Prime Minister Anthony Albanese has brushed off Coalition attacks about a meeting with ex-Qantas boss Alan Joyce, labelling the comments as an “absurdity” and a “conspiracy theory”.
Albanese has come under fire from the opposition after a freedom of information request showed he had a half-hour meeting with Joyce at Parliament House in November 2022.
The government was criticised in 2023 for blocking rival airline Qatar Airways from having additional flights in Australia, with accusations it was protecting Qantas.
The meeting between Albanese and Joyce – who was then the CEO of Qantas – was already public knowledge. But Opposition Leader Peter Dutton said Albanese should be upfront about the nature of the talks.
On Friday, Albanese said the meeting was to do with industrial relations laws being debated at the time by parliament.
“This is just an absurdity; the meeting with Alan Joyce has been known about since last September,” he said in Sydney on Friday.
“Qatar was not raised, nor were what would be at any time probably 10 to 15 different air services agreements and applications from different airlines.”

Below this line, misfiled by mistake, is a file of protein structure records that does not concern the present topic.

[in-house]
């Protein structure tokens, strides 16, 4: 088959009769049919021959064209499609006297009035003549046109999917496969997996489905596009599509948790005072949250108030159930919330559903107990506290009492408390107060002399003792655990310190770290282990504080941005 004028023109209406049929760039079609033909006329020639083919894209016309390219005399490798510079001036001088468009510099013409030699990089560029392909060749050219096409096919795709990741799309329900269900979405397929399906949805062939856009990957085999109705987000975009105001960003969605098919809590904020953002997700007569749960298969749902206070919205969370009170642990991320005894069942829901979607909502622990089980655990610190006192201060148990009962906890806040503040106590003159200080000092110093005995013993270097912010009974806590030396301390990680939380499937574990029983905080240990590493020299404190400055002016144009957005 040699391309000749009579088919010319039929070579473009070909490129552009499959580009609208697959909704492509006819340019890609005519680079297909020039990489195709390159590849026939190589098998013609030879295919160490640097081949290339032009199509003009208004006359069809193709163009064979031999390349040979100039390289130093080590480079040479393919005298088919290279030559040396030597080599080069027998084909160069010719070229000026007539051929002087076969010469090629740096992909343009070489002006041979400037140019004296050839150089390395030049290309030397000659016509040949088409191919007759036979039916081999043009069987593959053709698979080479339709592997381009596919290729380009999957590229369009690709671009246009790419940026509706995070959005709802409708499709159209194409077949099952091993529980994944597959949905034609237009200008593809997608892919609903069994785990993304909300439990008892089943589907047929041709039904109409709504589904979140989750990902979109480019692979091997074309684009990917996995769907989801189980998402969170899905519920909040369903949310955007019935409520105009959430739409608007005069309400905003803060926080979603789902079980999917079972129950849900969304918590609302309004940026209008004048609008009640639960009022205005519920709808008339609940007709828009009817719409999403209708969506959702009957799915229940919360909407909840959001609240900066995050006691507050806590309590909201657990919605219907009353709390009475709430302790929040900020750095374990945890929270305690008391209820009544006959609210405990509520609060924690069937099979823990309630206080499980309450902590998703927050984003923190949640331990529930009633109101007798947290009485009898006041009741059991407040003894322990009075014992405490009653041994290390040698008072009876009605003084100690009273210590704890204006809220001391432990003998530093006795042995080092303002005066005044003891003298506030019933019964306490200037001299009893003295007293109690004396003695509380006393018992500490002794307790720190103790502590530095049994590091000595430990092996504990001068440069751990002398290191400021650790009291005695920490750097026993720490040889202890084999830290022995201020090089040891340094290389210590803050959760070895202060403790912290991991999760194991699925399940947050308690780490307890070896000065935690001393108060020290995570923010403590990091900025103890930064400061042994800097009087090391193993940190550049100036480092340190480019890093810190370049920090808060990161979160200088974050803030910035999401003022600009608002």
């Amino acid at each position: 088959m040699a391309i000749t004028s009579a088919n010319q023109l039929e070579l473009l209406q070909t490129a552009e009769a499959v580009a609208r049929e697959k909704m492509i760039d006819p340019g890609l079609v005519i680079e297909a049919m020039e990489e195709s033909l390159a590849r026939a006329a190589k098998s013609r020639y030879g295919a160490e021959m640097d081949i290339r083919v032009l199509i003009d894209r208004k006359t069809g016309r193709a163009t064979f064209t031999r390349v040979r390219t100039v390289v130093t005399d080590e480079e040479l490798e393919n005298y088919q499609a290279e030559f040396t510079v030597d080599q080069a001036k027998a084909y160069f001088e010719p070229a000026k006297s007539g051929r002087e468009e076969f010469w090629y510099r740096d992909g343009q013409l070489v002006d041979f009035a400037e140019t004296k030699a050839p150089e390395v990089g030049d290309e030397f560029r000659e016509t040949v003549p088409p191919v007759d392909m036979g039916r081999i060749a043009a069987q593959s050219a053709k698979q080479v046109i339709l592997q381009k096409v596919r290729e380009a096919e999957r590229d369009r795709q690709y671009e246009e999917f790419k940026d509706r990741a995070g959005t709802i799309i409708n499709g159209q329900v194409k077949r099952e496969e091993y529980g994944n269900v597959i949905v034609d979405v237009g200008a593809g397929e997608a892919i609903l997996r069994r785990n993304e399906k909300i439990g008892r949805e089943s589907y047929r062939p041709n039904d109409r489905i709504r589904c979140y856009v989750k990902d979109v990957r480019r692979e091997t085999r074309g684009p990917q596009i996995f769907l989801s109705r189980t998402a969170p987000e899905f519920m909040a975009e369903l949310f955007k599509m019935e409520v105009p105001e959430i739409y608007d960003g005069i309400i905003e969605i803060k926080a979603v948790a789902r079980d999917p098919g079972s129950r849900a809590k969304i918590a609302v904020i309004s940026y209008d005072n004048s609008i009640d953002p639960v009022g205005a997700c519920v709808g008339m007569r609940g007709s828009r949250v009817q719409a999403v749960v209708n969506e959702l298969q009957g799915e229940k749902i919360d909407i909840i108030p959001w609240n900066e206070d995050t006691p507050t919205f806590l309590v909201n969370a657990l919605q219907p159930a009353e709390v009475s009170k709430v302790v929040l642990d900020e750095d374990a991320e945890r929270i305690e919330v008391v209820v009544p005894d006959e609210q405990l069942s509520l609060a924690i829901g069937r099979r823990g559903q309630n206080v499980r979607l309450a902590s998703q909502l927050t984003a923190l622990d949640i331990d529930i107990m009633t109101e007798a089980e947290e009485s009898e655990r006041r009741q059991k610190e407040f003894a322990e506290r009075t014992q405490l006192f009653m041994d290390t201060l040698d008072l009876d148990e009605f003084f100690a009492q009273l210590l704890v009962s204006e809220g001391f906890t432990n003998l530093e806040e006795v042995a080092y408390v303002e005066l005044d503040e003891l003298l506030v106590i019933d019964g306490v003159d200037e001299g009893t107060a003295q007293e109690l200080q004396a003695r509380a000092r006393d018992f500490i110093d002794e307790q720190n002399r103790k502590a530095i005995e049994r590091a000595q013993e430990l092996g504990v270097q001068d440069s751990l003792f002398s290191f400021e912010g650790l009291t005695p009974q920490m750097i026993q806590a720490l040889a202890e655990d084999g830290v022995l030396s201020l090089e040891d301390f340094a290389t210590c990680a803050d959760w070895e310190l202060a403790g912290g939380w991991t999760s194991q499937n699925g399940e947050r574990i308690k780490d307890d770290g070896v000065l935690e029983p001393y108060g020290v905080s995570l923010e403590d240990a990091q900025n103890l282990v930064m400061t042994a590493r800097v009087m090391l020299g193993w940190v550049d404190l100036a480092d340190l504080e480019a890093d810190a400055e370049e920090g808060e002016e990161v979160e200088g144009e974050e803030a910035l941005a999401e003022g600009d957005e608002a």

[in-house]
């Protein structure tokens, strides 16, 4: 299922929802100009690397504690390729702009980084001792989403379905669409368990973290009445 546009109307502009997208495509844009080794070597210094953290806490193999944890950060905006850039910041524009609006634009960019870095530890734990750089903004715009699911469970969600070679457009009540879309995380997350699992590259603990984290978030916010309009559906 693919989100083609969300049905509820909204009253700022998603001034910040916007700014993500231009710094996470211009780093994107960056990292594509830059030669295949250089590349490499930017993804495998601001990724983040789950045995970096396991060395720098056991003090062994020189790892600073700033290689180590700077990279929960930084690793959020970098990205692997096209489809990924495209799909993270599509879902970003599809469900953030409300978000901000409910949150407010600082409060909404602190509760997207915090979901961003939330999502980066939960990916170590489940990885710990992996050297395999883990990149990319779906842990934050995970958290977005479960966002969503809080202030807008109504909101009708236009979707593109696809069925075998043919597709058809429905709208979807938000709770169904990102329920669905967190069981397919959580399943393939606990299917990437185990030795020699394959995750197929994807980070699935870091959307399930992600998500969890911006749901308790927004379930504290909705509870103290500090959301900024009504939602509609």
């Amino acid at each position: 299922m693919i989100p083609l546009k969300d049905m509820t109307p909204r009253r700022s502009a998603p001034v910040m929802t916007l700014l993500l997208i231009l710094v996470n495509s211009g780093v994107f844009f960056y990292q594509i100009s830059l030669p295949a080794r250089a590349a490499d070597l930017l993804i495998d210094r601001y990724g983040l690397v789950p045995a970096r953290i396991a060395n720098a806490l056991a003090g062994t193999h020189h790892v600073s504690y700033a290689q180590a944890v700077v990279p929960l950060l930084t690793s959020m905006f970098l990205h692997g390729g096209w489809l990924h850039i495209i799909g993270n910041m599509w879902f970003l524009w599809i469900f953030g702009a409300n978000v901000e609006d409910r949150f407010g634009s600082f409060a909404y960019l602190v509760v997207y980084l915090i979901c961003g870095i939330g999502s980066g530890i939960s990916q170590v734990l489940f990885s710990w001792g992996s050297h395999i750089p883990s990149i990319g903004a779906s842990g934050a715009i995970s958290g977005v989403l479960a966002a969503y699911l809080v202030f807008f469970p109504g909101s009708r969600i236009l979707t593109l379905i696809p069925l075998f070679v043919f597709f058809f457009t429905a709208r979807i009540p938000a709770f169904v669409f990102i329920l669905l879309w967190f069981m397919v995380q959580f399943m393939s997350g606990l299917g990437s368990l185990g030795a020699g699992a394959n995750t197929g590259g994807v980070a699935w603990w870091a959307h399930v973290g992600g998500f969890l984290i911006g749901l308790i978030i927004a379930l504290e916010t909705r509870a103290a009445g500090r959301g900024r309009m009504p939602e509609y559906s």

Albanese said Joyce also met other federal MPs and senators during the visit to Parliament House.
The industrial relation laws before parliament at the time would make changes to multi-employer bargaining.
“The Coalition needs to stop the nonsense of conspiracy theories and explain why it is they voted against the interests of those workers at Qantas, who simply wanted a fair crack and a fair go,” he said.
The Qatar controversy was one of several hits to Qantas that led to Joyce bringing forward his retirement by two months. It also prompted a Senate inquiry into air service agreements.
Coalition senator Bridget McKenzie said it would be unlikely the former Qantas boss would not have raised the Qatar issue during his discussions with Albanese.
“For him not to bring that up, I find that absolutely inconceivable,” she told Sydney radio station 2GB.
“That’s why it begs the question why has the government and Qantas put Alan Joyce in a witness protection program plan?”
Joyce was summoned to appear before the Senate committee, but said he was unable to attend due to being overseas.